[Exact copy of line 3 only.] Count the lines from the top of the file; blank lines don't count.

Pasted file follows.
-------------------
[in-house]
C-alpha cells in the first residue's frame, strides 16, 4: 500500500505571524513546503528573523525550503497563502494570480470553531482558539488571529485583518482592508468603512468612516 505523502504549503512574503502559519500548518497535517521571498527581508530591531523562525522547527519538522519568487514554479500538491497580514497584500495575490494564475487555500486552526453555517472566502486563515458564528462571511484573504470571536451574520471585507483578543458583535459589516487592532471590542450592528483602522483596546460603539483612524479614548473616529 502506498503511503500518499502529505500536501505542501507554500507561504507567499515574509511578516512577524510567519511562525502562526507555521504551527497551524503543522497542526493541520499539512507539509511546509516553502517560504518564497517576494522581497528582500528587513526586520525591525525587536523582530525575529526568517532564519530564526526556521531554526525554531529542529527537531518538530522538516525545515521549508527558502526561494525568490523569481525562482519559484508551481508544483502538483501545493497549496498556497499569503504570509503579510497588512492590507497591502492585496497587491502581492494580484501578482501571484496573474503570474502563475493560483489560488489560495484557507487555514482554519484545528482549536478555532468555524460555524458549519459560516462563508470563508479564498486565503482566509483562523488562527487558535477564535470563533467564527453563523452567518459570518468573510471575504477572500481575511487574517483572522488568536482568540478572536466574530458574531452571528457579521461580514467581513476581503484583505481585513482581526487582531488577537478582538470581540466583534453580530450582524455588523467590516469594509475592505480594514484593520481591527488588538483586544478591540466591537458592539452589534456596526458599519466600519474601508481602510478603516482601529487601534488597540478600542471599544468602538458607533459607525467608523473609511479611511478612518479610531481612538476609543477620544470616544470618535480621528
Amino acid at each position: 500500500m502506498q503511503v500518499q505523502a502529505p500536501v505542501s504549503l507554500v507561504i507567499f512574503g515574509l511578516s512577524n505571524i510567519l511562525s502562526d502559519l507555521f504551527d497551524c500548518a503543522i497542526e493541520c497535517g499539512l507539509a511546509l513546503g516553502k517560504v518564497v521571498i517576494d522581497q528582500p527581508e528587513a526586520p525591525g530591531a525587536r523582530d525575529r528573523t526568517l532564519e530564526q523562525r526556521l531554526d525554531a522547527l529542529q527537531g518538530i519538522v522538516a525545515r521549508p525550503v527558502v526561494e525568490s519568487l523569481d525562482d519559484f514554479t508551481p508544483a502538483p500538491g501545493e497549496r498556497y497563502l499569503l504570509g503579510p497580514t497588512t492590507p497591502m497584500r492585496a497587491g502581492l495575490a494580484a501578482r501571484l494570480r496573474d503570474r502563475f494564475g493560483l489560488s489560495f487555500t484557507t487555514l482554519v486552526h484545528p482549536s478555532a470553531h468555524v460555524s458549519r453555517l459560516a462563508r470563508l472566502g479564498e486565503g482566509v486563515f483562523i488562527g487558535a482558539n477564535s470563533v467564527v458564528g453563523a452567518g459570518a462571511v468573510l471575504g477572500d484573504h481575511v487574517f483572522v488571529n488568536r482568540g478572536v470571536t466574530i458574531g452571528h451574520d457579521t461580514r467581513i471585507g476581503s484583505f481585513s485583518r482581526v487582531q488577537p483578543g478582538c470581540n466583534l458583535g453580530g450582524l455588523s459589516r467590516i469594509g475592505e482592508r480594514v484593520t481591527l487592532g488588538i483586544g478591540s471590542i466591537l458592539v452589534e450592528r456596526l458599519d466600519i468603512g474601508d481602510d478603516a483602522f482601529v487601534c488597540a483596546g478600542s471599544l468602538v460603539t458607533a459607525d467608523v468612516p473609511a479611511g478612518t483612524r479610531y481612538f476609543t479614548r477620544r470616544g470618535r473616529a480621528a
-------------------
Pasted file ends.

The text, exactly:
Amino acid at each position: 500500500m502506498q503511503v500518499q505523502a502529505p500536501v505542501s504549503l507554500v507561504i507567499f512574503g515574509l511578516s512577524n505571524i510567519l511562525s502562526d502559519l507555521f504551527d497551524c500548518a503543522i497542526e493541520c497535517g499539512l507539509a511546509l513546503g516553502k517560504v518564497v521571498i517576494d522581497q528582500p527581508e528587513a526586520p525591525g530591531a525587536r523582530d525575529r528573523t526568517l532564519e530564526q523562525r526556521l531554526d525554531a522547527l529542529q527537531g518538530i519538522v522538516a525545515r521549508p525550503v527558502v526561494e525568490s519568487l523569481d525562482d519559484f514554479t508551481p508544483a502538483p500538491g501545493e497549496r498556497y497563502l499569503l504570509g503579510p497580514t497588512t492590507p497591502m497584500r492585496a497587491g502581492l495575490a494580484a501578482r501571484l494570480r496573474d503570474r502563475f494564475g493560483l489560488s489560495f487555500t484557507t487555514l482554519v486552526h484545528p482549536s478555532a470553531h468555524v460555524s458549519r453555517l459560516a462563508r470563508l472566502g479564498e486565503g482566509v486563515f483562523i488562527g487558535a482558539n477564535s470563533v467564527v458564528g453563523a452567518g459570518a462571511v468573510l471575504g477572500d484573504h481575511v487574517f483572522v488571529n488568536r482568540g478572536v470571536t466574530i458574531g452571528h451574520d457579521t461580514r467581513i471585507g476581503s484583505f481585513s485583518r482581526v487582531q488577537p483578543g478582538c470581540n466583534l458583535g453580530g450582524l455588523s459589516r467590516i469594509g475592505e482592508r480594514v484593520t481591527l487592532g488588538i483586544g478591540s471590542i466591537l458592539v452589534e450592528r456596526l458599519d466600519i468603512g474601508d481602510d478603516a483602522f482601529v487601534c488597540a483596546g478600542s471599544l468602538v460603539t458607533a459607525d467608523v468612516p473609511a479611511g478612518t483612524r479610531y481612538f476609543t479614548r477620544r470616544g470618535r473616529a480621528a